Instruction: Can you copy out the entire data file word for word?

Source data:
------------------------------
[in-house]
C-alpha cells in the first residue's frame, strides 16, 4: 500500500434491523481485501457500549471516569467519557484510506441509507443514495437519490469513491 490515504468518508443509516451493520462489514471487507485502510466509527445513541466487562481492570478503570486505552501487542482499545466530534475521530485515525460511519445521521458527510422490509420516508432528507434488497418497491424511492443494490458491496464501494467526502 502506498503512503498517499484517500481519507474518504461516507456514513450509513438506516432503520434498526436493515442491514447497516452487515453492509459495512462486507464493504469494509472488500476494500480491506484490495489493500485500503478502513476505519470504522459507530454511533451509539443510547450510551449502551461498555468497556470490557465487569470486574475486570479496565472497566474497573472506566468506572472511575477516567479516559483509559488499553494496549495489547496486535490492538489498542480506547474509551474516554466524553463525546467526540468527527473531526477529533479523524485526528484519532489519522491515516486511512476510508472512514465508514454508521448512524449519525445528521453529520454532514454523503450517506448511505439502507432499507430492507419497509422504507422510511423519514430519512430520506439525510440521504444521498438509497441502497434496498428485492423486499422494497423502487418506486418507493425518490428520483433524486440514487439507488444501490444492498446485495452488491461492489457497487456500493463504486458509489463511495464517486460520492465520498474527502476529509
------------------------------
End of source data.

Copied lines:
[in-house]
C-alpha cells in the first residue's frame, strides 16, 4: 500500500434491523481485501457500549471516569467519557484510506441509507443514495437519490469513491 490515504468518508443509516451493520462489514471487507485502510466509527445513541466487562481492570478503570486505552501487542482499545466530534475521530485515525460511519445521521458527510422490509420516508432528507434488497418497491424511492443494490458491496464501494467526502 502506498503512503498517499484517500481519507474518504461516507456514513450509513438506516432503520434498526436493515442491514447497516452487515453492509459495512462486507464493504469494509472488500476494500480491506484490495489493500485500503478502513476505519470504522459507530454511533451509539443510547450510551449502551461498555468497556470490557465487569470486574475486570479496565472497566474497573472506566468506572472511575477516567479516559483509559488499553494496549495489547496486535490492538489498542480506547474509551474516554466524553463525546467526540468527527473531526477529533479523524485526528484519532489519522491515516486511512476510508472512514465508514454508521448512524449519525445528521453529520454532514454523503450517506448511505439502507432499507430492507419497509422504507422510511423519514430519512430520506439525510440521504444521498438509497441502497434496498428485492423486499422494497423502487418506486418507493425518490428520483433524486440514487439507488444501490444492498446485495452488491461492489457497487456500493463504486458509489463511495464517486460520492465520498474527502476529509